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Protesters Call for Justice for Transgender Filipina Allegedly Killed by Marine

(Image: Candlelight vigil via Shutterstock)

On the evening of Wednesday, October 15, around 100 people gathered in San Francisco’s Union Square to hold a candlelight vigil for Jennifer Laude, a 26-year-old transgender Filipina woman who was allegedly murdered by a U.S. Marine in the Philippines last Saturday night.

The event was spearheaded by BAYAN-USA and GABRIELA-SF and supported by local Filipino, people of color, women’s rights, and LGBT activists. Gatherers expressed sadness and anger at Gaude’s murder at the hands of U.S. Marine Private First Class Joseph Scott Pemberton.

Late last Saturday night, Jennifer Laude apparently checked into a hotel in Olongapo City, northwest of the capital Manila, with Pemberton, a white male U.S. Marine she met at Ambyanz Disco bar.

Soon after, according to the Philippine Daily Inquirer, “Laude was found lifeless on the bathroom floor of one of the rooms of Celzone Lodge after checking in allegedly with Pemberton. The victim’s head was slumped in the toilet.” Laude died of asphyxiation and, according to police, was possibly strangled.

Protesters condemned the routine violence against transgender women of color and U.S. foreign policy in the Philippines. A 2013 report from the National Coalition of Anti-Violence Programs (NCAVP) found that of the more than 2,000 incidents of anti-LGBTQ violence, 73.1% of anti-LGBTQ homicide victims were people of color and 53.8% were transgender women.

Isa Noyola of EL/LA Para Translatinas explained to The Post that Laude’s death is one example of the systemic violence transgender women of color face. The root of this violence, she said, is “patriarchy and our society’s view on how trans lives are disposable.”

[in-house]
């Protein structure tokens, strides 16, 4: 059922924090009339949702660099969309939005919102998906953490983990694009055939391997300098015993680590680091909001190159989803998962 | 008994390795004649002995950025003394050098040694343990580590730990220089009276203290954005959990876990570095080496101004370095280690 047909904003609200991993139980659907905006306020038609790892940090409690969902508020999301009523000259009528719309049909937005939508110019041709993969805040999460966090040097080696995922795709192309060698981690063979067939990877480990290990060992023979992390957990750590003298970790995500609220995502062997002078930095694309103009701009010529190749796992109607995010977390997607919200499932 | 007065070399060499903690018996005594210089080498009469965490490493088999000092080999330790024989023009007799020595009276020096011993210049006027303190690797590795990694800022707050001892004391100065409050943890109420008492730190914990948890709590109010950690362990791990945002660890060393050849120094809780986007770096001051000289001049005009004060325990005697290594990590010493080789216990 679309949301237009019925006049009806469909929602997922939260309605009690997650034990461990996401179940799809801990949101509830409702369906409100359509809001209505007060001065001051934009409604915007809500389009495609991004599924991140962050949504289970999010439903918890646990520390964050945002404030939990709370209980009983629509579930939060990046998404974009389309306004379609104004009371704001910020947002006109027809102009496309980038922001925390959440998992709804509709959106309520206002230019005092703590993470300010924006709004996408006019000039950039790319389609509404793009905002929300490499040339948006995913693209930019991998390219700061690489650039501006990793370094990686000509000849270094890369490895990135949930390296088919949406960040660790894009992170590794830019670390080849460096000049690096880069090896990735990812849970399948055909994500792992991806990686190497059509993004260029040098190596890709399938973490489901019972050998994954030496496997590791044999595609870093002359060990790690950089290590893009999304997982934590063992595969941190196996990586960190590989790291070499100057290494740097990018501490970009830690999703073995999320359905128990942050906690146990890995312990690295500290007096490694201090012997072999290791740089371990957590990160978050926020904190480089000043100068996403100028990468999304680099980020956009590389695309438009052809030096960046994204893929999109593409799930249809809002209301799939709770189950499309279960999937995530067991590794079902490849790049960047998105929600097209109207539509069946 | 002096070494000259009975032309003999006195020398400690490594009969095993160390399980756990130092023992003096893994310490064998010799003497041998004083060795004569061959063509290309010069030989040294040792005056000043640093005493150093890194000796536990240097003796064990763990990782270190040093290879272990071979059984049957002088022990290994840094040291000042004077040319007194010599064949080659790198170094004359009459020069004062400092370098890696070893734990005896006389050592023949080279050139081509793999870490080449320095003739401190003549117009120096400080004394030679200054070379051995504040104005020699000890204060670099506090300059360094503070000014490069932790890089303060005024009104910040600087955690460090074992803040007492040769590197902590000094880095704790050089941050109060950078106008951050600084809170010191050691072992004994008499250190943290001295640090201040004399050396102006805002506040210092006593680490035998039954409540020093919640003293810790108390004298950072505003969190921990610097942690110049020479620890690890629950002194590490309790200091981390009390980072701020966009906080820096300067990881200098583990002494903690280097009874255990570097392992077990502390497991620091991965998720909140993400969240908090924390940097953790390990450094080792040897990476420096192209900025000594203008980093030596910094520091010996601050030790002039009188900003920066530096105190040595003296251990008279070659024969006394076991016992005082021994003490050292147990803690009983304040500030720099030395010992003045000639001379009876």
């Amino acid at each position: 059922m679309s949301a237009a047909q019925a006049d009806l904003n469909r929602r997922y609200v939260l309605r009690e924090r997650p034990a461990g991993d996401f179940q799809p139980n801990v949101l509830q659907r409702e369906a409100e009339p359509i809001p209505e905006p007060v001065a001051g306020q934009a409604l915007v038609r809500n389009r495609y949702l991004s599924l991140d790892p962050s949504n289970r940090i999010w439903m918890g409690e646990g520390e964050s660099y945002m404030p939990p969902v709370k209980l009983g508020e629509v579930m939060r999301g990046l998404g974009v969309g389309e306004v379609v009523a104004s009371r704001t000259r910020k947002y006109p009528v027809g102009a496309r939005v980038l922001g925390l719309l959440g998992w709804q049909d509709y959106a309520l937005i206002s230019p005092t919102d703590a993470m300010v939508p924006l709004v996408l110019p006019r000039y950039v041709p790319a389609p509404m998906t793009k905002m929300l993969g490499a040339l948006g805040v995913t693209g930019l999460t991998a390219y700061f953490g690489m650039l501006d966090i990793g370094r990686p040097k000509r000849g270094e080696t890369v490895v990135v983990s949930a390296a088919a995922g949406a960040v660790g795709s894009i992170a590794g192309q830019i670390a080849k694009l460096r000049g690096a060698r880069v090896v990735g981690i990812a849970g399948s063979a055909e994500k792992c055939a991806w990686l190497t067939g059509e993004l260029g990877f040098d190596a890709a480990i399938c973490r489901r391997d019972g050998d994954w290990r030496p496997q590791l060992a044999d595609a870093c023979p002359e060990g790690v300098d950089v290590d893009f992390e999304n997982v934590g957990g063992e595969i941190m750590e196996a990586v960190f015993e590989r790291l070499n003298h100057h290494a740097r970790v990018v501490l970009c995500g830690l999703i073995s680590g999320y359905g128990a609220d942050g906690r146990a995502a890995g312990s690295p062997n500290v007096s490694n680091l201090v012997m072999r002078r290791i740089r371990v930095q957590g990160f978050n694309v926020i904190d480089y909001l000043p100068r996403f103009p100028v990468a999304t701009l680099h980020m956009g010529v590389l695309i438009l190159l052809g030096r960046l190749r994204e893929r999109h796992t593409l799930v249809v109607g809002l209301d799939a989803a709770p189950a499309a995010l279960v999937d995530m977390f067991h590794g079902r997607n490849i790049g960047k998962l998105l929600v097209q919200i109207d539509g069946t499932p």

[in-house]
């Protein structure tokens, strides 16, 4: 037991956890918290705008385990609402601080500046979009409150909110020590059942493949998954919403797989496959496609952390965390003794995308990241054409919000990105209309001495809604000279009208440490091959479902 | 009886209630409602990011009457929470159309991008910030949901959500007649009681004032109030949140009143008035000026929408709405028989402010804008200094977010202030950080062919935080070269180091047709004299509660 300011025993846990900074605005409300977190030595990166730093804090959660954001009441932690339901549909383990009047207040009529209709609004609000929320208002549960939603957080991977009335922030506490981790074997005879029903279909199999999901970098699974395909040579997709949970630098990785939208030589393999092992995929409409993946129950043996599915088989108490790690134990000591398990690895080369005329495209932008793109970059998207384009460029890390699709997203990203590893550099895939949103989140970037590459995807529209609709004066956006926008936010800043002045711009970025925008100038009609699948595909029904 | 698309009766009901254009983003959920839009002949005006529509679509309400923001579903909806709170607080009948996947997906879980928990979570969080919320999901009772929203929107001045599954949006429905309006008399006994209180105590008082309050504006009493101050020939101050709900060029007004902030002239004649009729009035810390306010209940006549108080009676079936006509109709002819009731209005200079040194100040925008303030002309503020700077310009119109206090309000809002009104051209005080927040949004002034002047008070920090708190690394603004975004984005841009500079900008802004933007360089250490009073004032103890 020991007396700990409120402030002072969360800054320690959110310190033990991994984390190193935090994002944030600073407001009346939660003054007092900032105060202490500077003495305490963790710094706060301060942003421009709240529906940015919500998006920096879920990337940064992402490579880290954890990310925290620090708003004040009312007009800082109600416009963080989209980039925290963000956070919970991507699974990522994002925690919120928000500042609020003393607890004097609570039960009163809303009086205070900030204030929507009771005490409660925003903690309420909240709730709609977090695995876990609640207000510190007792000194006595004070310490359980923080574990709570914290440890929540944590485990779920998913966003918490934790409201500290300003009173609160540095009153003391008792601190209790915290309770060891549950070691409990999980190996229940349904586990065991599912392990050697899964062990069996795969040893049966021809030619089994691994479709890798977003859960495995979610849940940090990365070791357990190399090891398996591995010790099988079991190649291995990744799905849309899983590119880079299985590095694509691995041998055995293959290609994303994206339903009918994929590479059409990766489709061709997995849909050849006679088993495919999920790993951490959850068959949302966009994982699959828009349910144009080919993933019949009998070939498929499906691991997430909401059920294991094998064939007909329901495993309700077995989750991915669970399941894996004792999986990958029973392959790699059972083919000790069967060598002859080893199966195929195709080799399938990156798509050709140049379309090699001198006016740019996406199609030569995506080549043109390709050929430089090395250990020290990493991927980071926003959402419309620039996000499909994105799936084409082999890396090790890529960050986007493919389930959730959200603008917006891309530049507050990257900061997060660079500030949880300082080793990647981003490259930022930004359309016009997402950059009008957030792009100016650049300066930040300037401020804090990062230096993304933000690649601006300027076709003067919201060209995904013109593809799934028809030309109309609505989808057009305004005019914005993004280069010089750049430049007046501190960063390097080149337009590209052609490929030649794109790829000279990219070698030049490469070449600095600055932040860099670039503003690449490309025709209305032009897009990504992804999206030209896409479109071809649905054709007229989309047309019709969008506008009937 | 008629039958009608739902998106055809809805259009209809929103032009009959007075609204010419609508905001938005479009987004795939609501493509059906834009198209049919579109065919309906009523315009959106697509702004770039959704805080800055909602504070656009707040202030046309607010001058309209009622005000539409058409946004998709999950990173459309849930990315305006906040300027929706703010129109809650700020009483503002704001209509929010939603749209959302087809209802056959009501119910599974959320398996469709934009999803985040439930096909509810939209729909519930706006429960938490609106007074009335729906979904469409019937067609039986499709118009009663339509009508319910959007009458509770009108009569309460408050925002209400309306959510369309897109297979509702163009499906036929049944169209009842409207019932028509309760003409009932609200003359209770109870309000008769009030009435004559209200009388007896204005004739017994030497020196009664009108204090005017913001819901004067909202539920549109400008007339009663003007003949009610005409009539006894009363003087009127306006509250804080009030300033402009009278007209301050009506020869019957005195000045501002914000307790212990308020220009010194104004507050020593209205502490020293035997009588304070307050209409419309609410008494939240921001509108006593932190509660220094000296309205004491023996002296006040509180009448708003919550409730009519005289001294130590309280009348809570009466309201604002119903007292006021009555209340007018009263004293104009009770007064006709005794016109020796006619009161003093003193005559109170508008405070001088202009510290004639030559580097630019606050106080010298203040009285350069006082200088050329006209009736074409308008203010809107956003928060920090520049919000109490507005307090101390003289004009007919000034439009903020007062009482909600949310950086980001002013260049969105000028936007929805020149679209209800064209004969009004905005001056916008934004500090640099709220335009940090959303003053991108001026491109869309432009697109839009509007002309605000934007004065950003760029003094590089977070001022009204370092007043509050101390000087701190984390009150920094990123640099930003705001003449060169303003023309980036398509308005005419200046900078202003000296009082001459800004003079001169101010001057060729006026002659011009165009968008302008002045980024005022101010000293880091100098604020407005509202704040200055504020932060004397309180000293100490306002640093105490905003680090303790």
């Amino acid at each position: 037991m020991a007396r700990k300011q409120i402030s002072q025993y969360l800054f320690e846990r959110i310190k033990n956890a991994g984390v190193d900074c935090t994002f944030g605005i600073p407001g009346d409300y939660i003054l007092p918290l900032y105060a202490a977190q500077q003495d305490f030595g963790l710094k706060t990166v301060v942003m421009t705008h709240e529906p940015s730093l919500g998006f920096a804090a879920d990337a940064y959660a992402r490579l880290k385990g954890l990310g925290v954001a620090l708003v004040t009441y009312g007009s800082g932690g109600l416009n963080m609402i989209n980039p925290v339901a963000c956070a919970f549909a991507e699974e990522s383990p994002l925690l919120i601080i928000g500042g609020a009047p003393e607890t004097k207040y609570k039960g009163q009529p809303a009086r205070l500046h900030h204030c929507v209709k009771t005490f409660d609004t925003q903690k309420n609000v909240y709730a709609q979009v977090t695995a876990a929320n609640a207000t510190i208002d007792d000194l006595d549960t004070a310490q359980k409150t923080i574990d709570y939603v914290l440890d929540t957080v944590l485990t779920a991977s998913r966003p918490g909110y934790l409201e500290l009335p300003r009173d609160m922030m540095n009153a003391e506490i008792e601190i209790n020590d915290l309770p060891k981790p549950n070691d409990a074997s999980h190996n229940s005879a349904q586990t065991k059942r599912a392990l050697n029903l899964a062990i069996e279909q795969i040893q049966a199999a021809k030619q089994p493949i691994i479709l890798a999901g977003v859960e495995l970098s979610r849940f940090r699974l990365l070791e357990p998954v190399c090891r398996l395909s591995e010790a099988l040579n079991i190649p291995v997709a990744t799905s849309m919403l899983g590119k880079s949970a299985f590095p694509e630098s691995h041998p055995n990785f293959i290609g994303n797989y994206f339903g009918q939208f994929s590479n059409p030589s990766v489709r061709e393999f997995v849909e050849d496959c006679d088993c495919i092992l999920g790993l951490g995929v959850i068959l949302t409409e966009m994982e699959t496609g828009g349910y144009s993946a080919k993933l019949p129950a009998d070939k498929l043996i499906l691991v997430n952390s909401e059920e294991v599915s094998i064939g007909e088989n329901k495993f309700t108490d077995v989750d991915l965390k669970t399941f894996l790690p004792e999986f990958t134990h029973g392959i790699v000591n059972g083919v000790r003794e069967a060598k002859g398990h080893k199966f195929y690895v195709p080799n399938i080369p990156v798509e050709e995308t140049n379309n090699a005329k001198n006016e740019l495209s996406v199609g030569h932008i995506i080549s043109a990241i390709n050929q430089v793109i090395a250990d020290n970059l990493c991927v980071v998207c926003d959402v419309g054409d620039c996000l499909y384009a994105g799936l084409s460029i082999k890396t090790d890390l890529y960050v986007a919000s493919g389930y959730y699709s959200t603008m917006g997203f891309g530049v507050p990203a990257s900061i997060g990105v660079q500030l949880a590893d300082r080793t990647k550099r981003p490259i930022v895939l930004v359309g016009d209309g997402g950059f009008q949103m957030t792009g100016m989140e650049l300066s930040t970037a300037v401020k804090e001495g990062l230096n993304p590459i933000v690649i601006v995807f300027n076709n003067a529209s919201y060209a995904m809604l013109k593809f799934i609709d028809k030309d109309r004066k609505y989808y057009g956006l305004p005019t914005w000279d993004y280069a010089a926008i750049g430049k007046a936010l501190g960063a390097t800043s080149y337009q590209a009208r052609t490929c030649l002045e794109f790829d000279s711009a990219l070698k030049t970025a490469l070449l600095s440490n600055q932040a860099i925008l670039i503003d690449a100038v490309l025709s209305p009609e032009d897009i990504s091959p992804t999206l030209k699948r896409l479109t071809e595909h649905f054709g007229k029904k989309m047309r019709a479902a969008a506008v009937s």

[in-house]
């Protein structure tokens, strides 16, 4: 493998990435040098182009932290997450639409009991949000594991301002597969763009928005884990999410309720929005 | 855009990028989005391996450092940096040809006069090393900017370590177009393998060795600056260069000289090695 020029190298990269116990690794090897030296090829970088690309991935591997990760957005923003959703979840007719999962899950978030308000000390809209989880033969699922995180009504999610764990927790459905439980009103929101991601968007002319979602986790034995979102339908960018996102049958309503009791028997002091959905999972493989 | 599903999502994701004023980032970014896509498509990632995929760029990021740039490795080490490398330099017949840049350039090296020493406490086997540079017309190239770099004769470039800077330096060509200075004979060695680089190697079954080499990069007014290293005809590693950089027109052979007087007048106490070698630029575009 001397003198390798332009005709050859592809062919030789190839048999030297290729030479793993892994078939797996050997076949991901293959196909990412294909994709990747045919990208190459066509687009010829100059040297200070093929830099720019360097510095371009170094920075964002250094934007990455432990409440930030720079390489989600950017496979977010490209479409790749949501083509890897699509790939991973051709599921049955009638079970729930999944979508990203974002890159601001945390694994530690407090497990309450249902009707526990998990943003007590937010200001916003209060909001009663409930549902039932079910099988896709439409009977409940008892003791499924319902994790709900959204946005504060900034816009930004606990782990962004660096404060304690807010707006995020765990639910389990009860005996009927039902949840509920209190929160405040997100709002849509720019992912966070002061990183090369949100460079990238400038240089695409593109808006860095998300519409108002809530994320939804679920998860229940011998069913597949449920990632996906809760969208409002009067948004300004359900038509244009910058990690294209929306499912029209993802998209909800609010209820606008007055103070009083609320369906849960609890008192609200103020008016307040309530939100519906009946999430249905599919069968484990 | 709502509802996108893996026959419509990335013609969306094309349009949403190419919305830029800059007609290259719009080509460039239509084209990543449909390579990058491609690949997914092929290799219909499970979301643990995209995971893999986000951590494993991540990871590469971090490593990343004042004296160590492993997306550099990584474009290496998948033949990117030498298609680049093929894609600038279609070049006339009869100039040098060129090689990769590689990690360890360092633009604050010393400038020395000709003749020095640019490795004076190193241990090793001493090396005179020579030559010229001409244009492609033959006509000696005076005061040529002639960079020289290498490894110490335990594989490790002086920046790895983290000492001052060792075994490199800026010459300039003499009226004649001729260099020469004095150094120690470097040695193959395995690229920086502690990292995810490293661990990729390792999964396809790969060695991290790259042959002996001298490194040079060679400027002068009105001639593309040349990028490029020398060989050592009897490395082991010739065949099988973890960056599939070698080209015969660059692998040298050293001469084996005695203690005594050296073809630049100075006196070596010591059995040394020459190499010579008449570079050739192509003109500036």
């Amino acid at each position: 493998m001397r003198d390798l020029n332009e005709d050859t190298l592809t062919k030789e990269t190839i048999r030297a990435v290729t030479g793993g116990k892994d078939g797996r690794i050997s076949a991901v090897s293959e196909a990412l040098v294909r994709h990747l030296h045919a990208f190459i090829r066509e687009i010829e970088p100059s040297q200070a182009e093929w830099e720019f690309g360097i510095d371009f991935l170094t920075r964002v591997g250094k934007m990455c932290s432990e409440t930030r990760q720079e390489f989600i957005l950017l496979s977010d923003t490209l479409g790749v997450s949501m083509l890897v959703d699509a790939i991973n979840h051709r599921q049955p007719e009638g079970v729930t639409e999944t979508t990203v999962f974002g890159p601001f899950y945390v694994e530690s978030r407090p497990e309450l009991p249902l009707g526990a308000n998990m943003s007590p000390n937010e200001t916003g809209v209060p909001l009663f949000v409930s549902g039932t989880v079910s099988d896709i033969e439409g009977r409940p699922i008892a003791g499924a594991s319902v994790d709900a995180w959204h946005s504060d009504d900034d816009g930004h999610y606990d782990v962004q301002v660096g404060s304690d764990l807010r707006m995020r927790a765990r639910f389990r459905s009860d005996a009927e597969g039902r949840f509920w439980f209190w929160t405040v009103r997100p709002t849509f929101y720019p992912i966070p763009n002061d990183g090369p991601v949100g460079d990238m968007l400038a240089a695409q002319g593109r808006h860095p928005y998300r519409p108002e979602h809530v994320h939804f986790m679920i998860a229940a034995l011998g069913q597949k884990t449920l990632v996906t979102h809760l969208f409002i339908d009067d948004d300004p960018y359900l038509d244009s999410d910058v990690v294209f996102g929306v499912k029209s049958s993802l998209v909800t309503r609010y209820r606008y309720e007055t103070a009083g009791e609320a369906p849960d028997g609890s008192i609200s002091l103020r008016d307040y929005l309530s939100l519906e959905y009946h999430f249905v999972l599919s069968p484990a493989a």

Protesters’ major demand was to hold Pemberton accountable in the Philippines rather than U.S. military jurisdiction. Pemberton is currently detained aboard the USS Peleliu in the Subic Bay Freeport Zone, about 50 miles northwest of Manila.

However, the 1999 U.S.-Philippines Visiting Forces Agreement (VFA) grants the United States jurisdiction over crimes committed by U.S. military personnel in the Philippines. It also allows for joint military exercises and training between the U.S. and Philippine militaries, largely to fight Islamic militant groups as part of the U.S. War on Terror and counter Chinese influence. The recent Enhanced Defense Cooperation Agreement (EDCA) grants the United States greater access to Filipino military bases.

Protesters argued that these agreements benefit American military hegemony at the expense of Philippine self-determination and dignity. Faye Lacanilao, an organizer with BAYAN-USA, told The Post that ending VFA and EDCA was another demand, along with “letting us figure out how we can also defend ourselves, prioritize other things like creating national industry, supporting education, having solid healthcare, and not busying ourselves with dealing with [the] American military.”